Monday, June 8, 2015
I'm from Boca
It is easy these days to escape reality: the social network, tweets, 264 television cable channels, faculty meetings, CSPAN, Housewives of Orange County, the choices are endless.
But I found another escape from reality this past week. To save miles on my Ford, I decided to rent a car to travel the Southwest. When picking up the car I noticed the license plates on my rental were from Florida, “The Sunshine State”, Weeki Wachee, Da Boca Vista.
As always when traveling around the country especially in the land of Cracker Barrel restaurants, there is always someone who notices your license plates and strikes up a conversation.
So, while stopped at a McDonalds in Surprise, Arizona, a gentleman comes up to me in the parking lot and says, “What part of Florida are you from?” So I say “I’m from Boca.” Well, he begins to tell me he is from Cocoa Beach, is retired from NASA, and lives here in Surprise, Arizona. He ordered a Big Mac meal, by the way.
A very friendly man, he was quite taken back that I was from Florida, and I had just driven from Tucson, on my way to Las Vegas. We wished each other well and he went onward to a happy retirement in Surprise, Arizona and me to further unreality life in Southern California.
Perhaps my next Trust Department meeting I will wear my I Love New York t-shirt, or at the next Faculty meeting wear my Guns N’ Roses baseball hat; I will never know when reality ends and unreality begins.
BOB SCHIEFFER's last commentary, airing Sunday morning on his grand finale edition of "Face the Nation" (John Dickerson takes the baton next week): "As I prepared for this last broadcast as moderator of 'Face the Nation,' I thought back to when I was in the ninth grade and saw my byline in the school newspaper and decided right then I wanted to be a reporter. I got a chance to do that. When I was a young reporter I wanted to work for CBS because Walter Cronkite was my hero. And I got a chance to do that.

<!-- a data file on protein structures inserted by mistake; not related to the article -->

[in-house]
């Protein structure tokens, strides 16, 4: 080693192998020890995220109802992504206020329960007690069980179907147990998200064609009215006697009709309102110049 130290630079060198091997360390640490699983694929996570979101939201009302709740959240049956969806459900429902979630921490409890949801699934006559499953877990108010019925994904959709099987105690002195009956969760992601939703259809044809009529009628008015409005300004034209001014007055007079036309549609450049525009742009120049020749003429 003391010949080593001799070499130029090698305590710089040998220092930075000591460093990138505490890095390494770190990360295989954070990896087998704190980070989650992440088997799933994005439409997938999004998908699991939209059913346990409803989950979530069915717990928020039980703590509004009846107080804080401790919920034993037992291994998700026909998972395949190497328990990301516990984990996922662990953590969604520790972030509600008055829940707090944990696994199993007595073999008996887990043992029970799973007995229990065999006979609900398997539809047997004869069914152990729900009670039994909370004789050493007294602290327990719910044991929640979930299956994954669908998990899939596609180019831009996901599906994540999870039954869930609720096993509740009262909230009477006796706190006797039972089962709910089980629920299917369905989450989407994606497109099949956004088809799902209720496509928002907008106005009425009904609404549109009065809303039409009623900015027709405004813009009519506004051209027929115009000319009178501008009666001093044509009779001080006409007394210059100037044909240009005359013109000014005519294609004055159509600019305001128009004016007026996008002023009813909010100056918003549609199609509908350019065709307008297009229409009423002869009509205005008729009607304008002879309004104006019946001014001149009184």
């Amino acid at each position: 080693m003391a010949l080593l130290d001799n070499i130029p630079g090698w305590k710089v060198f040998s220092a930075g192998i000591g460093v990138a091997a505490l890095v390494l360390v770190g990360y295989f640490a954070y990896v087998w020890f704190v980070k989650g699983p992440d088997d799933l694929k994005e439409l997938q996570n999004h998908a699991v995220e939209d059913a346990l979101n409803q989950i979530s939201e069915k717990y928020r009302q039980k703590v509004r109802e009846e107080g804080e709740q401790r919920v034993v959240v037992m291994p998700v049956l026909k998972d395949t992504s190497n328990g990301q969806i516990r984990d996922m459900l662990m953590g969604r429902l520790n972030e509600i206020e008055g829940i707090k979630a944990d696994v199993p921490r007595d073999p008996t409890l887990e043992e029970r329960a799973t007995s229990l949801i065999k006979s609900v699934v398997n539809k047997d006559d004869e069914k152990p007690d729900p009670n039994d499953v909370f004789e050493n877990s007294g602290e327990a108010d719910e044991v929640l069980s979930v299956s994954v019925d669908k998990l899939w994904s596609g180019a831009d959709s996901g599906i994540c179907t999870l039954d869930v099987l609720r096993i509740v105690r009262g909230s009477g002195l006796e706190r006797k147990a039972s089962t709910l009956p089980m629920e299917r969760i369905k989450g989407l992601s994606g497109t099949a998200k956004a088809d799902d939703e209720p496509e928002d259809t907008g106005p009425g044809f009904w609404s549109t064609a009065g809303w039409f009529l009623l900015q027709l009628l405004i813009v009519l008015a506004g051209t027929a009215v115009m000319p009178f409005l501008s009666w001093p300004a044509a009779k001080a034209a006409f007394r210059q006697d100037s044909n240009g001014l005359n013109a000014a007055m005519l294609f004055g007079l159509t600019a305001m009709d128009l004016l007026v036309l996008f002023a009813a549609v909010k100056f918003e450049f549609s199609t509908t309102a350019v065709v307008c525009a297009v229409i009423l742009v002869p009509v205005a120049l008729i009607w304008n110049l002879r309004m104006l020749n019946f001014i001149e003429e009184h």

"After I was here awhile I wanted to be the moderator of Face the Nation -- and I got to do that and did it for 24 years. Maybe it's because I just loved the news but at the time, I thought every job I ever had was the best job in the world: going behind police lines, talking to cops, and soldiers, and then senators, and even presidents.
"I tried to remember that the news is not about the newscaster -- it's about the people who make it and those who are affected by it. I'll be honest, I'm going to miss being in the middle of things. But the one thing I'll never forget is the trust you placed in me and how nice you were to have me as a guest in your home over so many years. It meant the world to me and it always will. Thank you."
SENTENCE OF THE DAY -- Orin Kerr of George Washington University Law School, on The Volokh Conspiracy blog: "If I understand the history correctly, in the late 1990s, the President was impeached for lying about a sexual affair by a House of Representatives led by a man who was also then hiding a sexual affair, who was supposed to be replaced by another Congressman who stepped down when forced to reveal that he too was having a sexual affair, which led to the election of a new Speaker of the House who now has been indicted for lying about payments covering up his sexual contact with a boy."
COLLEGE CHRONICLES – PAY RAISE FOR PUBLIC COLLEGE PRESIDENTS: Public college presidents' median pay rose 7 percent between fiscal years 2013-14, The Chronicle of Higher Education reports in its latest annual survey. Two top officials raked in more than a million bucks - compared with three dozen private college presidents in the Chronicle's most recent past survey of those institutions - but the typical chief made just over $428,000. Rodney Erickson of Penn State, R. Bowen Loftin of Texas A&M and Joseph Alutto of Ohio State - all of whom have since left their presidencies - were the top three earners. (In fact, six of the top 10 are no longer at the institution that landed them on the list.) See how others ranked: http://bit.ly/1KJegTF.